How to Get the Most Out of Salesforce Event Monitoring

How to Get the Most Out of Salesforce Event Monitoring

As your Salesforce application expands and matures, it’s common for administrators to experience growing pains. As the list of integrations, flows, and user types grows, it can be hard for Salesforce managers to identify problematic pages and other areas of improvement.

One add-on that can provide a whole new dimension of system analytics is the CRMA Event Monitoring App. This templated bundle queries underlying event log files to create an array of datasets and ready-to-consume dashboards. For the most part, these assets fall into one of three themes: System Performance, System Adoption, and System Security.

While the out-of-the-box dashboards can provide immediate value and get you started, they often don’t perfectly map to your Salesforce configuration and require some customization to provide insights. This is where a specialized CRM Analytics partner like Atrium comes in as we can quickly adapt these standardized dashboards to fit your exact situation. To provide more context, here are some of the use cases we’ve tackled in the past.

Use Case #1: Salesforce System Performance

One of our clients experienced a system-wide failure that prevented their users from utilizing the platform for a few days. After the fact, their Salesforce development team realized that the faulty application actually displayed some warning signs prior to the crash. Its page load times had increased drastically in the days leading up to the event. They asked Atrium to help design a custom event monitoring based analytics solution that could give them more visibility into worsening page performances.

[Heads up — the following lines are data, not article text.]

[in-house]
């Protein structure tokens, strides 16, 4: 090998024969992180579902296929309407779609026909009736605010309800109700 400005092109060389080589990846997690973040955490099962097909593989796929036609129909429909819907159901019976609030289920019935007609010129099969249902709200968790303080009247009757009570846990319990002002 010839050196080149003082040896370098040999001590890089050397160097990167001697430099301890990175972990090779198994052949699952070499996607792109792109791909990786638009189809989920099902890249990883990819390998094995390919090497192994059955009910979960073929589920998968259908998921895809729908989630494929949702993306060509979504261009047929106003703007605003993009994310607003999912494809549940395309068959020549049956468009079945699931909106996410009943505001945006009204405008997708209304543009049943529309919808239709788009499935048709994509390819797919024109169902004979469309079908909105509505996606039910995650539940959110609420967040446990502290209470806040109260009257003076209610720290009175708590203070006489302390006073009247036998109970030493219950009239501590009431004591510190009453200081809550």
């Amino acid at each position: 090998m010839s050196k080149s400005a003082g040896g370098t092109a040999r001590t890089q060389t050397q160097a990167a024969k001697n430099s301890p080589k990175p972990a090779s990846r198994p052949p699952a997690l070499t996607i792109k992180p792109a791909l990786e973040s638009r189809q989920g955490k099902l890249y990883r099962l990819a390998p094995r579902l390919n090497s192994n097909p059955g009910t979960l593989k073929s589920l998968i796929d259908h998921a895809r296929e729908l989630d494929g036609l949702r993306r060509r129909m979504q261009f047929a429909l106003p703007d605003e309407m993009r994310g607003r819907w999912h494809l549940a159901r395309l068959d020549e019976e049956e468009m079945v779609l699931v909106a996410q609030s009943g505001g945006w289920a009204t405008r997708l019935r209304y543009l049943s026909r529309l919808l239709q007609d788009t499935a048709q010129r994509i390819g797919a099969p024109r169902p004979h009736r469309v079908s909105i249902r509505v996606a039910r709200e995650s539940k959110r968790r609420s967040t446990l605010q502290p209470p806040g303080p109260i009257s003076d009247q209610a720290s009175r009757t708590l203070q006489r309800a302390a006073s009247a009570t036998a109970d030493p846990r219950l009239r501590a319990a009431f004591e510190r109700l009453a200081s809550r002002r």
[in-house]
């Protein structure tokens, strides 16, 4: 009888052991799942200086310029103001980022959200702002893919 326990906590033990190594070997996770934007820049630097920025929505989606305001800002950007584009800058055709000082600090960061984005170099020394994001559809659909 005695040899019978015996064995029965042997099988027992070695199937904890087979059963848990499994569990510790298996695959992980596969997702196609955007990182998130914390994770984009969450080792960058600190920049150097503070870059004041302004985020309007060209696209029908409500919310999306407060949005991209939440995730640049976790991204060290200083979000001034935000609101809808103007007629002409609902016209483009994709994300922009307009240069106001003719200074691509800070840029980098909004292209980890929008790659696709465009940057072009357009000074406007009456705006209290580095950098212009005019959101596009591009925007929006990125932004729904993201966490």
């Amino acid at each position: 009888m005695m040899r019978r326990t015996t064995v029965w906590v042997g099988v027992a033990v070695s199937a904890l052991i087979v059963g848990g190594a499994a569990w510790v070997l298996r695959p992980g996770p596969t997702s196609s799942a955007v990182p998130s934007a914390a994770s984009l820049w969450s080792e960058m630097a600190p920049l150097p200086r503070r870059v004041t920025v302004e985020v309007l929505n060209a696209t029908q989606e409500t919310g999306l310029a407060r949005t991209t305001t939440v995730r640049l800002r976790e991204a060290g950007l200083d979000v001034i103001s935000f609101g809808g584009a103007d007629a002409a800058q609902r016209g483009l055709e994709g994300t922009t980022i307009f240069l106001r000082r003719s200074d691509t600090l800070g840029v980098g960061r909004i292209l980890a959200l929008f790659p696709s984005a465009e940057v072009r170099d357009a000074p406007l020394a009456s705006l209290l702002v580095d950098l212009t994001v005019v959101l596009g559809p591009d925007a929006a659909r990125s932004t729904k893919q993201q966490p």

Our team began by building on top of the existing Event Monitoring dataflows and datasets. They brought in user, user profile, and user branch information, bucketed page URLS to transform links into categorical labels (i.e. https://atriuminsights.lightning.force.com/lightning/page/home → “Home Page”), and conducted some basic data cleanup and data formatting activities.

The development team was then able to construct a “System Performance” dashboard that allowed end users to immediately analyze and drill down on System Health KPIs. Upon opening the dashboard, admins we’re able to see overall page loads, page load times, and severe page load frequencies. 

Problematic pages were automatically listed in the “problem page watchlist” widget. Users were able to filter all of these data points by a user’s branch, by a user’s profile, and by a specific Salesforce Lightning page. The rest of the dashboard housed additional functionality that let users drill down into each of these metrics, and provided an extensive data table that could be easily exported. 

This solution really showcased how you can extract immense marginal value from the Event Monitoring app by augmenting the underlying out of the box assets.

Use Case #2: Salesforce System Utilization